James Dillon, Ph.D.
Phone: 678-839-0607 | Fax: 678-839-0611
Office: Melson Hall 116
Jim received his B.A. in psychology from the College of the Holy Cross, his M.A. and Ph.D. in developmental Psychology from Clark University. His educational background is in Cognitive Development, Psychoanalysis, Philosophy, Literature, and Aesthetics. His principal interest lies in the examination and development of human symbolic capacities, specifically, those processes by which we endow experience with meaning, value, and purpose. He is particularly interested in how young children make meaning in their lives and the relationship between these early symbolic capacities and adult development. He does research on children's drawing and artwork, adult symbolism under special conditions, and the effectiveness of various teaching techniques including seminar discussions for children and adults.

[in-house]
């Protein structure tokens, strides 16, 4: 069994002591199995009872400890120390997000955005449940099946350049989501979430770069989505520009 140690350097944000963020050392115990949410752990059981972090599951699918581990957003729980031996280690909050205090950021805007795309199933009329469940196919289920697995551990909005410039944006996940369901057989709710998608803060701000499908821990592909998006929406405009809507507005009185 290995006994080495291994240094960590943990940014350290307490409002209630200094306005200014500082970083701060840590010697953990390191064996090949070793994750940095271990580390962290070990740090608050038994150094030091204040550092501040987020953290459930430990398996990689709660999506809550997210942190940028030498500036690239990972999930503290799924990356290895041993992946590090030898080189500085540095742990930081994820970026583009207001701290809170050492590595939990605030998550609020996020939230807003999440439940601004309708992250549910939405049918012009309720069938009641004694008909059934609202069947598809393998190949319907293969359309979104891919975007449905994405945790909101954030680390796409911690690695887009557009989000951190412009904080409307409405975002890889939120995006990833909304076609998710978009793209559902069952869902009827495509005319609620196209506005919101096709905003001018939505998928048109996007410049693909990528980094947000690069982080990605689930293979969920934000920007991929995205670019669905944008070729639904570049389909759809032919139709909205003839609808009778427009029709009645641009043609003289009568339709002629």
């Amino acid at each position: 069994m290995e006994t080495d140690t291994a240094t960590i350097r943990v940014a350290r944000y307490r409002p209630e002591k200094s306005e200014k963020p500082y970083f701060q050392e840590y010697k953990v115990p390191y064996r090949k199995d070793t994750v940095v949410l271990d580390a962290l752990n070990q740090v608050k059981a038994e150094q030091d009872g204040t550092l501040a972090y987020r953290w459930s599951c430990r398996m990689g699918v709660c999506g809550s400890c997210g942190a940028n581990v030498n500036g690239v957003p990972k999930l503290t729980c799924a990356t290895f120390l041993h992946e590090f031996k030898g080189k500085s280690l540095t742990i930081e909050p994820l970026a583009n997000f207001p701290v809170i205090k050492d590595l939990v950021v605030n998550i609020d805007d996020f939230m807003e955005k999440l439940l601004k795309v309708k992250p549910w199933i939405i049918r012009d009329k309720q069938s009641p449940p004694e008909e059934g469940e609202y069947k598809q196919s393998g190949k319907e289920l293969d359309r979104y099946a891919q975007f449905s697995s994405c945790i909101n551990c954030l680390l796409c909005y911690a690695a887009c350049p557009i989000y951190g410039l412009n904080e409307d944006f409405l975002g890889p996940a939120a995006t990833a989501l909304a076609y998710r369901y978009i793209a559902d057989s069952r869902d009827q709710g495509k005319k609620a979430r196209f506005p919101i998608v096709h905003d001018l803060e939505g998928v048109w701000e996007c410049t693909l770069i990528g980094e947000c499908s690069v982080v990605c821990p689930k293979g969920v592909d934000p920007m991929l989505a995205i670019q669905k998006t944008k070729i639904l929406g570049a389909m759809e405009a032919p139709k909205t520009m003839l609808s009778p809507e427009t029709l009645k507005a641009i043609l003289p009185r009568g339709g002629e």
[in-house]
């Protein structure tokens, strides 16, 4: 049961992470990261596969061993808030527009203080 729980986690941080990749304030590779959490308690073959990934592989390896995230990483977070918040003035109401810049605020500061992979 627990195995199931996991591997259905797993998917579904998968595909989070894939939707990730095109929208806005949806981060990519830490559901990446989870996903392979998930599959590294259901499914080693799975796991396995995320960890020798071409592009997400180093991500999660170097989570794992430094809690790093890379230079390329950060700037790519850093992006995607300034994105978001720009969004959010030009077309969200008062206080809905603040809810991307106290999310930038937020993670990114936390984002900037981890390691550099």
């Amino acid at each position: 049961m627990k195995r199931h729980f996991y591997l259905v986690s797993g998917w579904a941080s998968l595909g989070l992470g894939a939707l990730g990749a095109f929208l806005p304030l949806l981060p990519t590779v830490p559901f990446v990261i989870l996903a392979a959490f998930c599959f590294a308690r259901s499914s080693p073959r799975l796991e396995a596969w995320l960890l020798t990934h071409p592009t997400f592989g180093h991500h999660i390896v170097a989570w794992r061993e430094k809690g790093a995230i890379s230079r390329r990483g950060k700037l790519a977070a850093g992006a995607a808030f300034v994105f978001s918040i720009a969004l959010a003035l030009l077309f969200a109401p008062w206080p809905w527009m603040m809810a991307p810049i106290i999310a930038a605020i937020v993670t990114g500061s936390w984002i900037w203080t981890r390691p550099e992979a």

Courses and Sections
- PSYC-2010 (Psychology as a Human Science)
- PSYC-4270 (Psychology of Childhood)
- PSYC-4884 (Integrative Seminar)
- PSYC-5270 (Psychology of Childhood)
- Dillon, J. (in press). Benjamin Franklin’s wonder-based approach to learning and education: Lessons for today. Encounter: Education for Meaning and Social Justice. [View Publication]
- Dillon, J. (2006). The tears of Priam: Reflections on Troy and teaching of ancient texts. Humanitas, 19(1&2): 126-131. [View Publication]
Beyond the Pleasure Principle (Sigmund Freud); Book of Psalms (King David); Jesus: A New Vision (Marcus Borg); Magister Ludi (Hermann Hesse); The Doors of Perception (Aldous Huxley); The Culture of Narcissism (Christopher Lasch); The Earthsea Trilogy (Ursula K. LeGuin); Toward a Psychology of Being (Abraham H. Maslow); The Equilibration of Cognitive Structures (Jean Piaget); Oration on the Dignity of Man (Pico della Mirandola); Lost in the Cosmos (Walker Percy); Nicomachean Ethics (Aristotle); Republic (Plato); The Denial of Death (Ernest Becker); I and Thou (Martin Buber); An Essay on Man (Ernst Cassirer); The Interpretation of Dreams (Sigmund Freud); The Way of a Pilgrim (Anonymous); Timaeus (Plato); Symbol Formation (Heinz Werner & Bernard Kaplan)